The zippered front pocket is quite large and slightly gusseted to allow for expansion. The zipper, as with all of the bag’s hardware, is top notch and sturdy. There are no pen loops or extra interior pockets so your smaller items will get jumbled a bit as well.

The sturdy leather shoulder strap is just that, a shoulder strap. Like the original, this bag is designed to be slung over one shoulder, not cross body. There is also a substantial padded leather handle, so it can be carried in business case fashion as well. Usually a perfunctory appendage on shoulder bags, this handle is wholly functional and well designed. Positioned at the center rear of the bag, it distributes weight fairly evenly, so it can be comfortably carried for long periods of time.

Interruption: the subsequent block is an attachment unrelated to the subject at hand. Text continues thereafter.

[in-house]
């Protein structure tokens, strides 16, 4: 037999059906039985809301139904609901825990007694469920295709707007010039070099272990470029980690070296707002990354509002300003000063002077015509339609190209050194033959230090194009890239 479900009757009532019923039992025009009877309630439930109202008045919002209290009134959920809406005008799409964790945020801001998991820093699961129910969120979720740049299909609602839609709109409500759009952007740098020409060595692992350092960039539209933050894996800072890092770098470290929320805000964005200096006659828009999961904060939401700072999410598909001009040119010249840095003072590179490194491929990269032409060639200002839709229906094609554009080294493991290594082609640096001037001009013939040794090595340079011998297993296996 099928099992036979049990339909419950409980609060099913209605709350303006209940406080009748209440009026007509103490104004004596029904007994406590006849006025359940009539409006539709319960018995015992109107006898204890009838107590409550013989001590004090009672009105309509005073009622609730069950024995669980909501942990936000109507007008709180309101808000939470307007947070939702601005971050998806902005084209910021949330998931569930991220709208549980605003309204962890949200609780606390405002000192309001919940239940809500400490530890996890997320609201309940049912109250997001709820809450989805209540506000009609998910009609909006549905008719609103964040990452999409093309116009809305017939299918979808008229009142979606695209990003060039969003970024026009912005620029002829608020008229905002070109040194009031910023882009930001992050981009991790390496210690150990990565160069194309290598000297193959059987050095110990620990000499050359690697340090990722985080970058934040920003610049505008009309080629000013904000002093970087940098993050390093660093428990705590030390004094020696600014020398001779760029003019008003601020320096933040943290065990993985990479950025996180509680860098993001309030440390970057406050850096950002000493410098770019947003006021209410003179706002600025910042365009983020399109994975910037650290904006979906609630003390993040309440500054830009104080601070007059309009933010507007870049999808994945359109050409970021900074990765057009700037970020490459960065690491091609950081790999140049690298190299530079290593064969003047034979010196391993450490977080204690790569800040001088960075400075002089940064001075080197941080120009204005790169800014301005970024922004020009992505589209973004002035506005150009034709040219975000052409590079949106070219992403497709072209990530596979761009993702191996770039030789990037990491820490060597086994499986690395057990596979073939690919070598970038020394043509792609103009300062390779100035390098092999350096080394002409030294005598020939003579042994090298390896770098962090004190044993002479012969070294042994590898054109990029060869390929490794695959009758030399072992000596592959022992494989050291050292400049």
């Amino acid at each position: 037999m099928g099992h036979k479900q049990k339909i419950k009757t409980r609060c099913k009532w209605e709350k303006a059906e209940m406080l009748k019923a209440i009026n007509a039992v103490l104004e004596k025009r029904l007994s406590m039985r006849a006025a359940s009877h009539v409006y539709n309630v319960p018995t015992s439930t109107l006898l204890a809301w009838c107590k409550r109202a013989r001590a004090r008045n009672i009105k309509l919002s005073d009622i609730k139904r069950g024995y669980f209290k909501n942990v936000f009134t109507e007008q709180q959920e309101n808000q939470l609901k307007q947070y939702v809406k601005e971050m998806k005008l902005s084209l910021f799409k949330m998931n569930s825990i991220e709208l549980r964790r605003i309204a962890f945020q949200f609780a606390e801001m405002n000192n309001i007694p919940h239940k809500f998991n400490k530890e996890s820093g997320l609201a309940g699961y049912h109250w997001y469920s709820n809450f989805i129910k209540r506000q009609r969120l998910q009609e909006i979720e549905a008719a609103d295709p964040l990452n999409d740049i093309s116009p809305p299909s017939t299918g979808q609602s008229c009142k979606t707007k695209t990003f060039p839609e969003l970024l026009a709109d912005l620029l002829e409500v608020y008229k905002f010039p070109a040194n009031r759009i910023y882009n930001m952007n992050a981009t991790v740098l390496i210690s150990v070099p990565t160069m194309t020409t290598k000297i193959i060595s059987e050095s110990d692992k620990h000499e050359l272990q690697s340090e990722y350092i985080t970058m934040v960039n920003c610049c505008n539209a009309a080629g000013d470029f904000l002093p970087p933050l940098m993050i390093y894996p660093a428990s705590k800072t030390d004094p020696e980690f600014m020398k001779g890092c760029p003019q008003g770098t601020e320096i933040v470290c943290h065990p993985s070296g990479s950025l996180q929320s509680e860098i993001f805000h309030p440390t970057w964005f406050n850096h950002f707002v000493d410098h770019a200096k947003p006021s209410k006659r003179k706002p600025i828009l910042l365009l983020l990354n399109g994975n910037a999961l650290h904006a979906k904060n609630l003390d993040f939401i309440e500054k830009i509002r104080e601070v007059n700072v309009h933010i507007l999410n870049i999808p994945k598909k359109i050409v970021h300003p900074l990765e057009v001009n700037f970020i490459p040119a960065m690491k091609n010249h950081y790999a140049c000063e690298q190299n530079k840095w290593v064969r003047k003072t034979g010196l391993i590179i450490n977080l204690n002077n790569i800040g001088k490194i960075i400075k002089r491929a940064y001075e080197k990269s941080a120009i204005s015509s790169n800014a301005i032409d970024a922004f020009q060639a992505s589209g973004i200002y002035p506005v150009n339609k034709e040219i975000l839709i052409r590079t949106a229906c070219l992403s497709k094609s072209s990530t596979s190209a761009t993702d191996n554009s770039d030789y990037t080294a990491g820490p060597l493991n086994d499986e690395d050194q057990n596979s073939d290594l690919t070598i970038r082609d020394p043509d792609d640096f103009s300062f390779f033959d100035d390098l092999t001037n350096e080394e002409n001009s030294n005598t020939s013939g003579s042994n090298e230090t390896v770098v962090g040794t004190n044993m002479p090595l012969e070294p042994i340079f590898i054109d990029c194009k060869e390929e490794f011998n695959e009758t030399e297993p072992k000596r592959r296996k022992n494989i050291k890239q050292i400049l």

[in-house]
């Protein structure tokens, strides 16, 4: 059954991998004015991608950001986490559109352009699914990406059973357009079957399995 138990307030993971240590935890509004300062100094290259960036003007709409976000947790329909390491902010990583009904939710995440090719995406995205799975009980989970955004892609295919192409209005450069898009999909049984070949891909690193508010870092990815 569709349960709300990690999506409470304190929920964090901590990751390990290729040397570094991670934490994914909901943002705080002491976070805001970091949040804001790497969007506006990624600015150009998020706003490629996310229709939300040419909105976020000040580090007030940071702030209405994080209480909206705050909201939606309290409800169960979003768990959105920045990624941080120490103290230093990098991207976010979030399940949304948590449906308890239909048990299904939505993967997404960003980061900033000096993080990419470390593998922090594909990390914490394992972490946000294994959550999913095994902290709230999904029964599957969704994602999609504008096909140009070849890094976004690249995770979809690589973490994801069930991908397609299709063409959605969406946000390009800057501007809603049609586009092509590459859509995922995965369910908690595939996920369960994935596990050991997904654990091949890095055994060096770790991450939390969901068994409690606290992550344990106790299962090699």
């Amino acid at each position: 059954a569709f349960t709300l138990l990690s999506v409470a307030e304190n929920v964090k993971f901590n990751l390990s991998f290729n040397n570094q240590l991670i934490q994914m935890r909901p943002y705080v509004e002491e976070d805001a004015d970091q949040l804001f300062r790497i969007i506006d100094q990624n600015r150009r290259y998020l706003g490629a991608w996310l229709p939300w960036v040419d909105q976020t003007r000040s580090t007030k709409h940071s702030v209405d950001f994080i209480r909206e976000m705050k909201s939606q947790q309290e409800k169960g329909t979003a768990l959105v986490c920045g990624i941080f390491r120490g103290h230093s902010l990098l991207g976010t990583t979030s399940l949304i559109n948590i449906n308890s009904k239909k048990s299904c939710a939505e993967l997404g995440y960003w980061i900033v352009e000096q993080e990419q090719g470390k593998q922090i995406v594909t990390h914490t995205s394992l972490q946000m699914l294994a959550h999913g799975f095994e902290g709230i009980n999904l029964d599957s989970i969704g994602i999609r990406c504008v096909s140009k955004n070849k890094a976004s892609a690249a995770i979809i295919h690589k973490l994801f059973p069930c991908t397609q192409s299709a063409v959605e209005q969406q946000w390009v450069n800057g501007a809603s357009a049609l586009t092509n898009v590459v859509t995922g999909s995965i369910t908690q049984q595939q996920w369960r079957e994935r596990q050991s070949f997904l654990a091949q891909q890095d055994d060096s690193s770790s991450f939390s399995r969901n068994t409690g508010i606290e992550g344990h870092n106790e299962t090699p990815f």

Wrap up
The Counterfeit Mailbag is perhaps my favorite overall bag. Neither a briefcase nor a messenger bag, it is actually the closest thing to man bag that I’ve come across. It is absolutely masculine and works quite well with a suit; just make sure to carry it by the handle so as to not mess up your jacket. At the same time the almost total lack of modern luggage engineering gives it a rugged, timeless appeal that works with a leather bomber and fedora. In fact, you are duly instructed to beat the heck out of it to help accelerate the aging process.

This is the kind of bag you want to carry around; it has unmistakable personality and a real sense of history and purpose to it. Just accept its organizational limitations and enjoy.


Chris Hogan, an association executive based in Washington, D.C., blogs at A lifelong interest in style and clothing led to sales and management positions at several Ralph Lauren stores and an active wardrobe consulting practice


  1. Eloy C. says:

    Timing couldn’t be better. I’ll need a ‘dad bag’ myself very soon.